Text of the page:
93-to-7 game shows ‘the difference between a coach and an educator’

It took a Massachusetts school superintendent to do what a girls basketball coach could not: apologize for running up the score in a sectional playoff game.

The East Bridgewater Lady Vikings, seeded fifth in the tourney, walked all over the 12th-seeded Madison Park Vocational High School Cardinals, 93-to-7.

Suffice it to say the game was never in doubt, which isn’t the case with what message the coach was trying to send in his game plan.

It was “an unfortunate situation,” superintendent Elizabeth Legault said. That’s school superintendent-speak for “I don’t know what coach Andrew MacDonald was thinking.”

The score was 24-to-0 after one quarter, 48-to-4 at the half.

It was 70-4 as the buzzer sounded ending the third quarter, just as East Bridgewater kicked the ball outside for a three-point basket, the Brockton Enterprise reported. Classy.

East Bridgewater maintained a full-court press into the fourth quarter with its starters still in the game.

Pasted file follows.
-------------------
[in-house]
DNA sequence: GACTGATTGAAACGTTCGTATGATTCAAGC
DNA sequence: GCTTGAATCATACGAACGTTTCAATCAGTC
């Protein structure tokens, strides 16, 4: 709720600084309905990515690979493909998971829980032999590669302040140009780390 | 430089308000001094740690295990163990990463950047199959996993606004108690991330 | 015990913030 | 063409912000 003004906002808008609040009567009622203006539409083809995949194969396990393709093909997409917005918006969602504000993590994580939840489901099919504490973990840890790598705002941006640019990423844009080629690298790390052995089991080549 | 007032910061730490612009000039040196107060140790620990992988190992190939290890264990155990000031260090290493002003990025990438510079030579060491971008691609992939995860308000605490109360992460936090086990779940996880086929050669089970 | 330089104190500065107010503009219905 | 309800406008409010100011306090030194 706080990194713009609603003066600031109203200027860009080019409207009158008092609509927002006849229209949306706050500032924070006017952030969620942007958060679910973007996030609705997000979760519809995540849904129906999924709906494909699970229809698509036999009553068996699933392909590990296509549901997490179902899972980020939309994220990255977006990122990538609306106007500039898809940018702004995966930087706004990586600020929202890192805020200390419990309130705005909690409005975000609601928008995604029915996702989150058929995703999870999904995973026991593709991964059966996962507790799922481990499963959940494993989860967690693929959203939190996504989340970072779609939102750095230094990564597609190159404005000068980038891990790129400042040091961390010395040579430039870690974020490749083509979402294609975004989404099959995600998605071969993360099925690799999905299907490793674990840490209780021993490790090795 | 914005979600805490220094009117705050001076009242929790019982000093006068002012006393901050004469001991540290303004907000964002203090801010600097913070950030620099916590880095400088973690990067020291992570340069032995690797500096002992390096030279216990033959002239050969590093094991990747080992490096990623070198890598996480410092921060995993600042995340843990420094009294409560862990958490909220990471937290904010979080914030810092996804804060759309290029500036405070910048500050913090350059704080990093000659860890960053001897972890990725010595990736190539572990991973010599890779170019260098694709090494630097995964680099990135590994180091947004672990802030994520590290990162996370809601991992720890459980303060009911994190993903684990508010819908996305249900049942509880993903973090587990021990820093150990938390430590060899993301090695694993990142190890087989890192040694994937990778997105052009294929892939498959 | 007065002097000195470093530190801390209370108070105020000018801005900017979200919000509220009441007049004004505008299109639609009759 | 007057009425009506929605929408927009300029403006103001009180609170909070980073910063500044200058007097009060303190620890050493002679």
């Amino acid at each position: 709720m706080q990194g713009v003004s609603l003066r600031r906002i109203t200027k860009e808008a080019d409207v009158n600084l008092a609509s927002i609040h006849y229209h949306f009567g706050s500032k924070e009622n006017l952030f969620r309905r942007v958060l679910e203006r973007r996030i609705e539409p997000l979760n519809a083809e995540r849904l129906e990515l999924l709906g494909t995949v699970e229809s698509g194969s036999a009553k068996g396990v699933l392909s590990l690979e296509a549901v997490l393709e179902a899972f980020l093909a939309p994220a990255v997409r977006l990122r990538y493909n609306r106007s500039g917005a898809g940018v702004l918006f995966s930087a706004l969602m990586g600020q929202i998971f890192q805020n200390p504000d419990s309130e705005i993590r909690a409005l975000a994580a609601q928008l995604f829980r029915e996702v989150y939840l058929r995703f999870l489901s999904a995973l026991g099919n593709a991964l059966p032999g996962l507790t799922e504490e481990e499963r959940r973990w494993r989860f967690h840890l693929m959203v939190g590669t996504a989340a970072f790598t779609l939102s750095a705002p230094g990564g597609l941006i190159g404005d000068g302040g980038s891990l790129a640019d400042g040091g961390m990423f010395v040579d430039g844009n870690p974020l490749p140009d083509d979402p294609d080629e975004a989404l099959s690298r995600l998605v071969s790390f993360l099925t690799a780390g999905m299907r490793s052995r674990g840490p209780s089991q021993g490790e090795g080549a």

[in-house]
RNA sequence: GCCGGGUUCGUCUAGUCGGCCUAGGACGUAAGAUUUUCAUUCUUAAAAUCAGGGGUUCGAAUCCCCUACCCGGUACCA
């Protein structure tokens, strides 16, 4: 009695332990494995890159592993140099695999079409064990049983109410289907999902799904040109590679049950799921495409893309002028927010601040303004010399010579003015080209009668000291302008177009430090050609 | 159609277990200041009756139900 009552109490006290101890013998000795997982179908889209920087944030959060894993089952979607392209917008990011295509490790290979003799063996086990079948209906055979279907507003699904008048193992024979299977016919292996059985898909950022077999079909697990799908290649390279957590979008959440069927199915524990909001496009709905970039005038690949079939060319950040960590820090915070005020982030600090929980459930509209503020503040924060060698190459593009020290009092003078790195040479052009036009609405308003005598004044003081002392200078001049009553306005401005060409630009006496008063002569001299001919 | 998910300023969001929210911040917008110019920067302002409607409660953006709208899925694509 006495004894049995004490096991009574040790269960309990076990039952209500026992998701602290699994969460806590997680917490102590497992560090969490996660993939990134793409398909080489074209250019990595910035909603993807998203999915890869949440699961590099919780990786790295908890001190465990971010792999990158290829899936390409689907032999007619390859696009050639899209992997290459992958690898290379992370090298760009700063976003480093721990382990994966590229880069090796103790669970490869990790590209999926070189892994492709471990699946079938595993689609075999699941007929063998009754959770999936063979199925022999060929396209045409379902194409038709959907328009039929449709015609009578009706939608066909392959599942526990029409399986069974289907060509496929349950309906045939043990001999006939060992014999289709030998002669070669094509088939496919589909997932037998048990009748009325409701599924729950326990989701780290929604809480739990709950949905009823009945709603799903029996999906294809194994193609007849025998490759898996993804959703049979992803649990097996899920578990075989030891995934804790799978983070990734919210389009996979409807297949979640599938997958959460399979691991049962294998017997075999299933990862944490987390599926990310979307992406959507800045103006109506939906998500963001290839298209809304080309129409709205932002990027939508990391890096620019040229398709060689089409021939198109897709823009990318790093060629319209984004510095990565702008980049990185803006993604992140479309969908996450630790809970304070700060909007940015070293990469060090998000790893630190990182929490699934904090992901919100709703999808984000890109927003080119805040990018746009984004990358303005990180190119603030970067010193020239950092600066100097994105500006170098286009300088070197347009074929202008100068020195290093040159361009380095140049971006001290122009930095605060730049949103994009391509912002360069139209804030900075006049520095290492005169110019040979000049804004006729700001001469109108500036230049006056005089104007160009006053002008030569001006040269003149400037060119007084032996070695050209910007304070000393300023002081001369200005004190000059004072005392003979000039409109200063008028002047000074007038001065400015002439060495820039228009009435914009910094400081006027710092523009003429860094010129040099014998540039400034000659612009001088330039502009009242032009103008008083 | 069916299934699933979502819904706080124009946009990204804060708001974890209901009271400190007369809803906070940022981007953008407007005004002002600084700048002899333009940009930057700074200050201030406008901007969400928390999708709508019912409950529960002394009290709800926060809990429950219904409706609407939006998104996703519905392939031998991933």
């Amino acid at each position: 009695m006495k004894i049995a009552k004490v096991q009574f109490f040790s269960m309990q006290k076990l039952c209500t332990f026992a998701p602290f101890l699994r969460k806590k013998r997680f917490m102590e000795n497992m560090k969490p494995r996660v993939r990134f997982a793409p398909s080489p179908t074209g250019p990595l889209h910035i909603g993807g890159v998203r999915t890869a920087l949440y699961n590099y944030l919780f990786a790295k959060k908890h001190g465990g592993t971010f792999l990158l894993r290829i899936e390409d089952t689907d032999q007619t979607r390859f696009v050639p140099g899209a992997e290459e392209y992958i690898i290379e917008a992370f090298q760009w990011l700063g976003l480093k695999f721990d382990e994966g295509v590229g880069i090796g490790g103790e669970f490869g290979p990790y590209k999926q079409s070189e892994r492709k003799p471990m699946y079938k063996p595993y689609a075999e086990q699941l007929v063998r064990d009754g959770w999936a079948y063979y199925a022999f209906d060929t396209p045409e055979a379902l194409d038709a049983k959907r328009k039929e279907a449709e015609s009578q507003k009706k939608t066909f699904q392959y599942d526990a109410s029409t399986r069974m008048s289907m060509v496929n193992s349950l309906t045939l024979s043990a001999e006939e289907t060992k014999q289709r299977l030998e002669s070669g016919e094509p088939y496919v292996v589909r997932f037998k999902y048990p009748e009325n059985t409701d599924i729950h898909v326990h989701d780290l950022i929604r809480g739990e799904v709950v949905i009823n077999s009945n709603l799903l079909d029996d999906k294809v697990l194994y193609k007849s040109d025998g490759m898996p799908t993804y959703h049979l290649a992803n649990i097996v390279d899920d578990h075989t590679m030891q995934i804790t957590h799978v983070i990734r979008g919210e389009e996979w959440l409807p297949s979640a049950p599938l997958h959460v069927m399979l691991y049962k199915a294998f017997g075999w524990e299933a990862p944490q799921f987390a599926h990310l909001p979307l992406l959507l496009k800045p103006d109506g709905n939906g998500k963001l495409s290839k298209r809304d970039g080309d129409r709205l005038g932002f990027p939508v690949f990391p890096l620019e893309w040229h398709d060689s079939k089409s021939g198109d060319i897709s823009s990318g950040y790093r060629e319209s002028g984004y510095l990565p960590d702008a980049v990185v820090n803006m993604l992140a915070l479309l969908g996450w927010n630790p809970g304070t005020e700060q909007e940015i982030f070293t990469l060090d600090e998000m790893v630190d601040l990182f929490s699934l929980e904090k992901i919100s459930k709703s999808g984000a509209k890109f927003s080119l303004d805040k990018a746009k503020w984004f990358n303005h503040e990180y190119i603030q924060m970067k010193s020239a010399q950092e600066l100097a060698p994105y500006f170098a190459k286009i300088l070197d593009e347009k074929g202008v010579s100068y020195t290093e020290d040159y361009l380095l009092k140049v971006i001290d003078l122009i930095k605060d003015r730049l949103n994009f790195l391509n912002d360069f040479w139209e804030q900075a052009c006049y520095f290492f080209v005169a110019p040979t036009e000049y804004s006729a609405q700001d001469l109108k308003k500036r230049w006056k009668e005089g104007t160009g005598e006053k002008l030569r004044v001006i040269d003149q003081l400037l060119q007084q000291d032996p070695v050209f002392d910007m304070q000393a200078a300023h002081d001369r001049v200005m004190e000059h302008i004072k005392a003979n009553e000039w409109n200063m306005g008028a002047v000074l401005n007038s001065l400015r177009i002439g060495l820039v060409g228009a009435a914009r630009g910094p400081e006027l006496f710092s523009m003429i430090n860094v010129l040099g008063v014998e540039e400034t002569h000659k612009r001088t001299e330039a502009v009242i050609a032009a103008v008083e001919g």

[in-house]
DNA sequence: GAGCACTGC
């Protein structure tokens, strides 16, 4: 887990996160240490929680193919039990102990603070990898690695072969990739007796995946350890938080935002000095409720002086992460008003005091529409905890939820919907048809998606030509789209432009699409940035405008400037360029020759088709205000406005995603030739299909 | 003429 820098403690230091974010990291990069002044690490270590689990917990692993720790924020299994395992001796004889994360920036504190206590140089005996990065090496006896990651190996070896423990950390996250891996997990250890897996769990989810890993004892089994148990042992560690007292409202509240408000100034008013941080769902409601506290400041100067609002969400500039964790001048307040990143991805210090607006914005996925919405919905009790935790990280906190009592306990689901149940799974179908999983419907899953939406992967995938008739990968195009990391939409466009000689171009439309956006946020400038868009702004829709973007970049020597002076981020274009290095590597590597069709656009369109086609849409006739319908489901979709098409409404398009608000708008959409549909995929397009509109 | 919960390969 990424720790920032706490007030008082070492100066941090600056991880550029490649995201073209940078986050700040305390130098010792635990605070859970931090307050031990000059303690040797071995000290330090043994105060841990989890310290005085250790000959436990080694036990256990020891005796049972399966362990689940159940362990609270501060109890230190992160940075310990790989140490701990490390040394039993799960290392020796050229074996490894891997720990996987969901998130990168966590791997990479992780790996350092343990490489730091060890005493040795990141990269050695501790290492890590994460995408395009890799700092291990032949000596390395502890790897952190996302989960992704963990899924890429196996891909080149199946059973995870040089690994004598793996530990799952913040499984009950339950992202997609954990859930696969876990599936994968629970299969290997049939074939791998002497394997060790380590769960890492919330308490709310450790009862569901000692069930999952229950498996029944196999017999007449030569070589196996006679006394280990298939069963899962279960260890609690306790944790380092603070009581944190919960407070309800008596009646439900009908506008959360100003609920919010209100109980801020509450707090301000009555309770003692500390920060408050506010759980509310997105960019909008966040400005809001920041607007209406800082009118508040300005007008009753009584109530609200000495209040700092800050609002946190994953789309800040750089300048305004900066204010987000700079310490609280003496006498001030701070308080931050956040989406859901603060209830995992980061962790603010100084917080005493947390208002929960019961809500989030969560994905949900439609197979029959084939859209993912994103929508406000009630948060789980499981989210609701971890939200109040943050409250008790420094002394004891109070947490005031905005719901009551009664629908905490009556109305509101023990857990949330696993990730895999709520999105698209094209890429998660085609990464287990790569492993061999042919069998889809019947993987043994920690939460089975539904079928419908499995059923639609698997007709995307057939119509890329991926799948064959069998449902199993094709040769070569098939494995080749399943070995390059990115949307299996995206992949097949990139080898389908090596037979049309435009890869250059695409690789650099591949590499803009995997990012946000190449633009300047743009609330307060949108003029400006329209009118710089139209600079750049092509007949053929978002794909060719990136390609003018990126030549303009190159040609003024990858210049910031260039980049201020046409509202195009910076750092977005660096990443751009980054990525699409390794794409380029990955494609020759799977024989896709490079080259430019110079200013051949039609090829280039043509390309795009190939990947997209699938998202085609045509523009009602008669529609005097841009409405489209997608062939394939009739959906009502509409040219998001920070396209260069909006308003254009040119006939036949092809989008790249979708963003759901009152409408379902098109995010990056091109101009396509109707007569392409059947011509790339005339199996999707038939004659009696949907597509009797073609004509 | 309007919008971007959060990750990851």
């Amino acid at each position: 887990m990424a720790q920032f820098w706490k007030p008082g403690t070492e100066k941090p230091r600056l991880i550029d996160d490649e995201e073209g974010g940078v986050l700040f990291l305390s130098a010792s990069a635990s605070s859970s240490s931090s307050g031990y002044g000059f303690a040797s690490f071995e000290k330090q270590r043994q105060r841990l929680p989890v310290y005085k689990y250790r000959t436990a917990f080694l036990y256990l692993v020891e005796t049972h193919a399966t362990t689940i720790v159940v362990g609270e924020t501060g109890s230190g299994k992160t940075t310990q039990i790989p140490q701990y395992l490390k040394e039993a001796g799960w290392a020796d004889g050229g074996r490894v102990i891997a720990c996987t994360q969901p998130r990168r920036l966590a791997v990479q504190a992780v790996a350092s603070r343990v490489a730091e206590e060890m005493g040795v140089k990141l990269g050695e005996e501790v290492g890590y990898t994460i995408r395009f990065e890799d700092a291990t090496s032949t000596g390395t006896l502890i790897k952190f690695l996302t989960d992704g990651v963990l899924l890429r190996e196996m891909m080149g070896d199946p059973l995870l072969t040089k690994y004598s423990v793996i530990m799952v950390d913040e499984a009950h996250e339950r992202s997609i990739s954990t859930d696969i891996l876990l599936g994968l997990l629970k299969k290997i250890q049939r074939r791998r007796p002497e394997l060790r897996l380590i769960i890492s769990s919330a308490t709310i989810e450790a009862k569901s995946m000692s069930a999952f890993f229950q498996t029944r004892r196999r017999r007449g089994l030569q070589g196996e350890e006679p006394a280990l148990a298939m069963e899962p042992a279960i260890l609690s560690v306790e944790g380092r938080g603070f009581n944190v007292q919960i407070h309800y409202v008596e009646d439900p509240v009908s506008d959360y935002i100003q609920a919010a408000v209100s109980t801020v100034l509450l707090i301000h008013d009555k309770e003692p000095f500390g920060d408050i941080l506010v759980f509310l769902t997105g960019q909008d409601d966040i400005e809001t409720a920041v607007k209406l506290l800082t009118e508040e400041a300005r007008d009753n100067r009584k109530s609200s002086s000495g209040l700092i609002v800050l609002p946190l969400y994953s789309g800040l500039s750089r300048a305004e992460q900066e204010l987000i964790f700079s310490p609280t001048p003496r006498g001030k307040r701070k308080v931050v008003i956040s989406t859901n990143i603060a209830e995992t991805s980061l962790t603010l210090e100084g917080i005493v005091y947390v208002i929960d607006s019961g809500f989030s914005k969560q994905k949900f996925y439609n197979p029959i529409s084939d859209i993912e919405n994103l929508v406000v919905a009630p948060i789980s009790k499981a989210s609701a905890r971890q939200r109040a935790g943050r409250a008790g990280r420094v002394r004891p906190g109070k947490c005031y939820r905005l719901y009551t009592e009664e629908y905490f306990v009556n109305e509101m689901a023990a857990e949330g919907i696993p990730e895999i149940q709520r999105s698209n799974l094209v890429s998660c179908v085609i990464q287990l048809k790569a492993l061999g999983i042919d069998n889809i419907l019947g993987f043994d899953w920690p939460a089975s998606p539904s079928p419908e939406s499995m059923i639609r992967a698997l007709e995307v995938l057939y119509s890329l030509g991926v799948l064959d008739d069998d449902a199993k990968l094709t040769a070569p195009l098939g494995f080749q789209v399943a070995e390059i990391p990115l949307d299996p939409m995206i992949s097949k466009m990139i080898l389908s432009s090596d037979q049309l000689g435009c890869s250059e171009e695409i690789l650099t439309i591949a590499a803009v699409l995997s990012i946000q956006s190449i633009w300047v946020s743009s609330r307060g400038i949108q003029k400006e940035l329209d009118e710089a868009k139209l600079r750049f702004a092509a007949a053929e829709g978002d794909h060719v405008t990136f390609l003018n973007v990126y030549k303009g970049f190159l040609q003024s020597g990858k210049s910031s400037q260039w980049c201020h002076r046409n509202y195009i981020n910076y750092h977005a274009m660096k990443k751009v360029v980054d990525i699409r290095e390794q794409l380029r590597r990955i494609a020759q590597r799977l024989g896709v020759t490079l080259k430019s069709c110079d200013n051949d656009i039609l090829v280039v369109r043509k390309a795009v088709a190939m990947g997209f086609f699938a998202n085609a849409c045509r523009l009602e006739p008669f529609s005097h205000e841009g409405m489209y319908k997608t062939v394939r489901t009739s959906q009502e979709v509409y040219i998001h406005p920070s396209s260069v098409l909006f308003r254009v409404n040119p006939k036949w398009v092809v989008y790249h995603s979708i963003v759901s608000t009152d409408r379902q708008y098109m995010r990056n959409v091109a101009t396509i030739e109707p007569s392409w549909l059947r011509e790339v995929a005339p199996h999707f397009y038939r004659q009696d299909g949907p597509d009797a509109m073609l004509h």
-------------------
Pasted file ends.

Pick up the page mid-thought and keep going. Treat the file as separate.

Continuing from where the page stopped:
Legault asked local media not to report the score, too embarrassed by what her school had just done.

She said the athletic director talked to the coach after the game but declined to say what was said and the coach isn’t talking.

A reporter was barred from attending a team practice to find out more.

“While not trying is not the way to go there are many ways that this could have been turned into a teaching moment. Play bench players who have sat all year supporting and encouraging their teammates. Tell your team they must make 10 passes prior to attempting a shot. Definitely take off the press,” Keith Buohl, a Bridgewater fan said on the school’s Facebook page.

“This is the difference between a coach and educator. I absolutely agree the coach should be disciplined but the administration should be held responsible too,” he wrote. “I am sure they were at the game and could have interceded. Such a sad and unnecessary situation. This is a reflection on all involved.”

“No one likes that type of score,” the school superintendent said. “I’m hoping this game will bring a thoughtful reflection from our program leaders.”

She said the score was not reflective of the student body nor the athletic program at the school.

On that point, she is entirely wrong.

(h/t: Paul Tosto)